Researchers from Johns Hopkins University in the US found that significant numbers of the devices generated aerosols with potentially unsafe levels of lead, chromium, manganese and/or nickel.
"It's important for the e-cigarette companies and vapers themselves to know that these heating coils, as currently made, seem to be leaking toxic metals - which then get into the aerosols that vapers inhale," said Ana Maria Rule, assistant scientist at Johns Hopkins University.
E-cigarettes typically use a battery-supplied electric current that passes through a metal coil to heat nicotine-containing "e-liquids," creating an aerosol - a mix including vaporised e-liquid and tiny liquid droplets.
Vaping, the practice of inhaling this aerosol as if it were cigarette smoke, is now popular especially among teens, young adults and former smokers.
A 2017 survey of 8th-, 10th- and 12th-grade students in public and private schools, sponsored by the National Institute on Drug Abuse, found that about one in six had used e-cigarettes in the previous 30 days.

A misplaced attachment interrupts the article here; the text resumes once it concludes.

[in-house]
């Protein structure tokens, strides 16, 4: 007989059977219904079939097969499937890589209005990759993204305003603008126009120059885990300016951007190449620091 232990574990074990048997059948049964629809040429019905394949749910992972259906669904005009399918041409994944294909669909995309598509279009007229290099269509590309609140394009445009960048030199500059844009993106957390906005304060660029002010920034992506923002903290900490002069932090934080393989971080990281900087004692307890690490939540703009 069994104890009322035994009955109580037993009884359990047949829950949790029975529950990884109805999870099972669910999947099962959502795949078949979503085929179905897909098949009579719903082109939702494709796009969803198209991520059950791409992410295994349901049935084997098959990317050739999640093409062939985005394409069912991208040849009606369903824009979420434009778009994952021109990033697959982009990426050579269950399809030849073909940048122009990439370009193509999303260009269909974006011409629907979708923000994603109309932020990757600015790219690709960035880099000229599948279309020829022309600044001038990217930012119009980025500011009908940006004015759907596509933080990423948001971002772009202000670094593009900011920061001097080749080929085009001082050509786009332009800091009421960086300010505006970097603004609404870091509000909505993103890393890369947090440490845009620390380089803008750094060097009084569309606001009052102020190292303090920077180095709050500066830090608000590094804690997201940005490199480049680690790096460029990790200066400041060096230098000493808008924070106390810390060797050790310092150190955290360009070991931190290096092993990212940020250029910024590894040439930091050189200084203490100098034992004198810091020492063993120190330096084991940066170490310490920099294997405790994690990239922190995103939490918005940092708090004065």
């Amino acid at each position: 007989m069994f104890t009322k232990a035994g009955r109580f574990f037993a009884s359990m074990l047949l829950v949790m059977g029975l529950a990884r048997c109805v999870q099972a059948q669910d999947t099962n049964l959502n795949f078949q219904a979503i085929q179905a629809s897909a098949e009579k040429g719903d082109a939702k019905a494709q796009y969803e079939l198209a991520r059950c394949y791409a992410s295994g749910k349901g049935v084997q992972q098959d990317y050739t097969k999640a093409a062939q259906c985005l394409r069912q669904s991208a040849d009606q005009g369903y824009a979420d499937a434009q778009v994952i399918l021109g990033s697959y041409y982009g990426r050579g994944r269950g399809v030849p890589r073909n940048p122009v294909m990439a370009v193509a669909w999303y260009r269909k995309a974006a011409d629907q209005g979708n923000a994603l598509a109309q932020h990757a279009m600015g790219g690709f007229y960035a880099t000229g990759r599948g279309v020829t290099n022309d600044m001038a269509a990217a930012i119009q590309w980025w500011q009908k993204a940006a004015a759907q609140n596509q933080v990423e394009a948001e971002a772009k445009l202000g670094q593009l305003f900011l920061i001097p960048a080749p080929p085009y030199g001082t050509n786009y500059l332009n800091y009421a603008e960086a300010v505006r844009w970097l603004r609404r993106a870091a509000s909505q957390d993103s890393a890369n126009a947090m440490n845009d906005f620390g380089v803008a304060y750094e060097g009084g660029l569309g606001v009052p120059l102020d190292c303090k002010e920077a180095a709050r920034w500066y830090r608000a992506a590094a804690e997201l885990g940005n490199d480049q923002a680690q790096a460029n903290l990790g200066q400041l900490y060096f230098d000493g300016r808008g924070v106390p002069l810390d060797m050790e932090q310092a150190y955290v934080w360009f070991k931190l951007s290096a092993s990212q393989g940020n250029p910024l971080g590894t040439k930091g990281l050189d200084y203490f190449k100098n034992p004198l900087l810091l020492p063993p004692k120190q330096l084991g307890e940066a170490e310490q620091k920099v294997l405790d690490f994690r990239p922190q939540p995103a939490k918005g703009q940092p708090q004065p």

Evidence that vaping is not entirely safe continues to accumulate, however. Recent studies have found that e-cigarette liquids contain flavourings and other chemicals that harm cells in standard toxicology tests.
Working with participants' devices, the scientists tested for the presence of 15 metals in the e-liquids in the vapers' refilling dispensers, the e-liquids in their coil-containing e-cigarette tanks and in the generated aerosols.
They found minimal amounts of metals in the e-liquids within refilling dispensers, but much larger amounts of some metals in the e-liquids that had been exposed to the heating coils within e-cigarette tanks.
The difference indicated that the metals almost certainly had come from the coils. Scientists showed that the metal contamination carried over to the aerosols produced by heating the e-liquids.
Of the metals significantly present in the aerosols, lead, chromium, nickel and manganese were the ones of most concern, as all are toxic when inhaled.
E-cigarette heating coils typically are made of nickel, chromium and a few other elements, making them the most obvious sources of metal contamination, although the source of the lead remains a mystery.
"We don't know yet whether metals are chemically leaching from the coil or vaporising when it's heated," Rule said.